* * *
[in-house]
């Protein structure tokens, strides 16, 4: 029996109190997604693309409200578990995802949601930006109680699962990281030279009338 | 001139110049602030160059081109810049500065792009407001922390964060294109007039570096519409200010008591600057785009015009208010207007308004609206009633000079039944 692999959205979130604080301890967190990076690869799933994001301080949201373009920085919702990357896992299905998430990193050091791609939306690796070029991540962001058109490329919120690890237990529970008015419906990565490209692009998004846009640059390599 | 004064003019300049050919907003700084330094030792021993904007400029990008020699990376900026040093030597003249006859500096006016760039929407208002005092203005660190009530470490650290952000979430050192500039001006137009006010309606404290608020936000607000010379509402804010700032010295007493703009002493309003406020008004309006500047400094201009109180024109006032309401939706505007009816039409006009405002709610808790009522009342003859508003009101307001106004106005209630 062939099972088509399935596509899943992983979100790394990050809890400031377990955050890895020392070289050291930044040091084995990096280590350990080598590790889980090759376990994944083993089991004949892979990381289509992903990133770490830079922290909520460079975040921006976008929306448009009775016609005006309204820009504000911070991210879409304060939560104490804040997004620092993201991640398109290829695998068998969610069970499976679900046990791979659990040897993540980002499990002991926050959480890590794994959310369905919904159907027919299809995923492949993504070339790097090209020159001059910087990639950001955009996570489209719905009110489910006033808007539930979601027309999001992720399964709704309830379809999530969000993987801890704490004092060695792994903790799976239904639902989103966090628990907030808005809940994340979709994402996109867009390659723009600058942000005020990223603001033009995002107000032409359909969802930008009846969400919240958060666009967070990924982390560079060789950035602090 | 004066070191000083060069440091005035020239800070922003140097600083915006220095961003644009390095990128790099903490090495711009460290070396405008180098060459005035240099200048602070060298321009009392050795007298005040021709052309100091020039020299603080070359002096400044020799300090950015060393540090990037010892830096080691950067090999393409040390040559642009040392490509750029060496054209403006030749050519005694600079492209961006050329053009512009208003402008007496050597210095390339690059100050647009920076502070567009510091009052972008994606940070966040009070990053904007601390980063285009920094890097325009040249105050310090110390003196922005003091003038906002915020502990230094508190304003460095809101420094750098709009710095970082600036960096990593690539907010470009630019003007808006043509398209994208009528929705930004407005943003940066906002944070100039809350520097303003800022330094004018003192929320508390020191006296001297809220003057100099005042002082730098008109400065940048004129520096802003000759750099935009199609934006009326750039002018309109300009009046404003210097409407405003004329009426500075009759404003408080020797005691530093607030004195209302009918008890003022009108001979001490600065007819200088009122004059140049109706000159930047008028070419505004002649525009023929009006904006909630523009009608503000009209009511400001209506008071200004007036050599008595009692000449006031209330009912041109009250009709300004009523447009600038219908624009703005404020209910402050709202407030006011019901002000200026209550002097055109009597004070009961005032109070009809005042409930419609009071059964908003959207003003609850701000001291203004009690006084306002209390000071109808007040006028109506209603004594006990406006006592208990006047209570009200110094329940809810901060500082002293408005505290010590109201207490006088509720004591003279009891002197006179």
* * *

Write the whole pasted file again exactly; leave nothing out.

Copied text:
[in-house]
């Protein structure tokens, strides 16, 4: 029996109190997604693309409200578990995802949601930006109680699962990281030279009338 | 001139110049602030160059081109810049500065792009407001922390964060294109007039570096519409200010008591600057785009015009208010207007308004609206009633000079039944 692999959205979130604080301890967190990076690869799933994001301080949201373009920085919702990357896992299905998430990193050091791609939306690796070029991540962001058109490329919120690890237990529970008015419906990565490209692009998004846009640059390599 | 004064003019300049050919907003700084330094030792021993904007400029990008020699990376900026040093030597003249006859500096006016760039929407208002005092203005660190009530470490650290952000979430050192500039001006137009006010309606404290608020936000607000010379509402804010700032010295007493703009002493309003406020008004309006500047400094201009109180024109006032309401939706505007009816039409006009405002709610808790009522009342003859508003009101307001106004106005209630 062939099972088509399935596509899943992983979100790394990050809890400031377990955050890895020392070289050291930044040091084995990096280590350990080598590790889980090759376990994944083993089991004949892979990381289509992903990133770490830079922290909520460079975040921006976008929306448009009775016609005006309204820009504000911070991210879409304060939560104490804040997004620092993201991640398109290829695998068998969610069970499976679900046990791979659990040897993540980002499990002991926050959480890590794994959310369905919904159907027919299809995923492949993504070339790097090209020159001059910087990639950001955009996570489209719905009110489910006033808007539930979601027309999001992720399964709704309830379809999530969000993987801890704490004092060695792994903790799976239904639902989103966090628990907030808005809940994340979709994402996109867009390659723009600058942000005020990223603001033009995002107000032409359909969802930008009846969400919240958060666009967070990924982390560079060789950035602090 | 004066070191000083060069440091005035020239800070922003140097600083915006220095961003644009390095990128790099903490090495711009460290070396405008180098060459005035240099200048602070060298321009009392050795007298005040021709052309100091020039020299603080070359002096400044020799300090950015060393540090990037010892830096080691950067090999393409040390040559642009040392490509750029060496054209403006030749050519005694600079492209961006050329053009512009208003402008007496050597210095390339690059100050647009920076502070567009510091009052972008994606940070966040009070990053904007601390980063285009920094890097325009040249105050310090110390003196922005003091003038906002915020502990230094508190304003460095809101420094750098709009710095970082600036960096990593690539907010470009630019003007808006043509398209994208009528929705930004407005943003940066906002944070100039809350520097303003800022330094004018003192929320508390020191006296001297809220003057100099005042002082730098008109400065940048004129520096802003000759750099935009199609934006009326750039002018309109300009009046404003210097409407405003004329009426500075009759404003408080020797005691530093607030004195209302009918008890003022009108001979001490600065007819200088009122004059140049109706000159930047008028070419505004002649525009023929009006904006909630523009009608503000009209009511400001209506008071200004007036050599008595009692000449006031209330009912041109009250009709300004009523447009600038219908624009703005404020209910402050709202407030006011019901002000200026209550002097055109009597004070009961005032109070009809005042409930419609009071059964908003959207003003609850701000001291203004009690006084306002209390000071109808007040006028109506209603004594006990406006006592208990006047209570009200110094329940809810901060500082002293408005505290010590109201207490006088509720004591003279009891002197006179």